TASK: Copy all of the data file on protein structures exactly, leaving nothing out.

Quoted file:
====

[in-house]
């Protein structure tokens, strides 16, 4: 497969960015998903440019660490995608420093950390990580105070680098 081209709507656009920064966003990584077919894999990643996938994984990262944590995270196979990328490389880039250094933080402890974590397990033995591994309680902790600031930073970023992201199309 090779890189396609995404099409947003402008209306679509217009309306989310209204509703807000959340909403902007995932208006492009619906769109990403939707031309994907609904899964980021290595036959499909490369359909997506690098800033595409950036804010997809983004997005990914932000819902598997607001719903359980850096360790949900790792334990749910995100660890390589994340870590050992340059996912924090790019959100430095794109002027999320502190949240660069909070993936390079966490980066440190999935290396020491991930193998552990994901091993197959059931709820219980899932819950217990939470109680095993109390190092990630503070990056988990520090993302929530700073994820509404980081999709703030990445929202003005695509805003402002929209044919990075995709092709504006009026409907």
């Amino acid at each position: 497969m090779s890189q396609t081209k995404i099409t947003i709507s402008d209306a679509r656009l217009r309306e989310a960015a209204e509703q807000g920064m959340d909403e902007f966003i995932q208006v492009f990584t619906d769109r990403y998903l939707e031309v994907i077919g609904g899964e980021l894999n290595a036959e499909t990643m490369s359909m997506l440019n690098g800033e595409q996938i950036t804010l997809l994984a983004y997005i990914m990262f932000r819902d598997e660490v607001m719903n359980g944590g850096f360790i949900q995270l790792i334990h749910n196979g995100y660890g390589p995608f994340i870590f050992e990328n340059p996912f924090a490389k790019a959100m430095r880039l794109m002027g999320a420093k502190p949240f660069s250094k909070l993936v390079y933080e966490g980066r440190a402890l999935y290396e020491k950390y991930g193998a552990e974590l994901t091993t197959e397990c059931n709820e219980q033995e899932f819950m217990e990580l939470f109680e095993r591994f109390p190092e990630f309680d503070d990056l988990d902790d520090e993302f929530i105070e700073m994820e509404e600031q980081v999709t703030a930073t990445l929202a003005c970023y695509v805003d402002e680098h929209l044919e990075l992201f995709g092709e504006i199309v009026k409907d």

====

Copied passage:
[in-house]
């Protein structure tokens, strides 16, 4: 497969960015998903440019660490995608420093950390990580105070680098 081209709507656009920064966003990584077919894999990643996938994984990262944590995270196979990328490389880039250094933080402890974590397990033995591994309680902790600031930073970023992201199309 090779890189396609995404099409947003402008209306679509217009309306989310209204509703807000959340909403902007995932208006492009619906769109990403939707031309994907609904899964980021290595036959499909490369359909997506690098800033595409950036804010997809983004997005990914932000819902598997607001719903359980850096360790949900790792334990749910995100660890390589994340870590050992340059996912924090790019959100430095794109002027999320502190949240660069909070993936390079966490980066440190999935290396020491991930193998552990994901091993197959059931709820219980899932819950217990939470109680095993109390190092990630503070990056988990520090993302929530700073994820509404980081999709703030990445929202003005695509805003402002929209044919990075995709092709504006009026409907």
């Amino acid at each position: 497969m090779s890189q396609t081209k995404i099409t947003i709507s402008d209306a679509r656009l217009r309306e989310a960015a209204e509703q807000g920064m959340d909403e902007f966003i995932q208006v492009f990584t619906d769109r990403y998903l939707e031309v994907i077919g609904g899964e980021l894999n290595a036959e499909t990643m490369s359909m997506l440019n690098g800033e595409q996938i950036t804010l997809l994984a983004y997005i990914m990262f932000r819902d598997e660490v607001m719903n359980g944590g850096f360790i949900q995270l790792i334990h749910n196979g995100y660890g390589p995608f994340i870590f050992e990328n340059p996912f924090a490389k790019a959100m430095r880039l794109m002027g999320a420093k502190p949240f660069s250094k909070l993936v390079y933080e966490g980066r440190a402890l999935y290396e020491k950390y991930g193998a552990e974590l994901t091993t197959e397990c059931n709820e219980q033995e899932f819950m217990e990580l939470f109680e095993r591994f109390p190092e990630f309680d503070d990056l988990d902790d520090e993302f929530i105070e700073m994820e509404e600031q980081v999709t703030a930073t990445l929202a003005c970023y695509v805003d402002e680098h929209l044919e990075l992201f995709g092709e504006i199309v009026k409907d």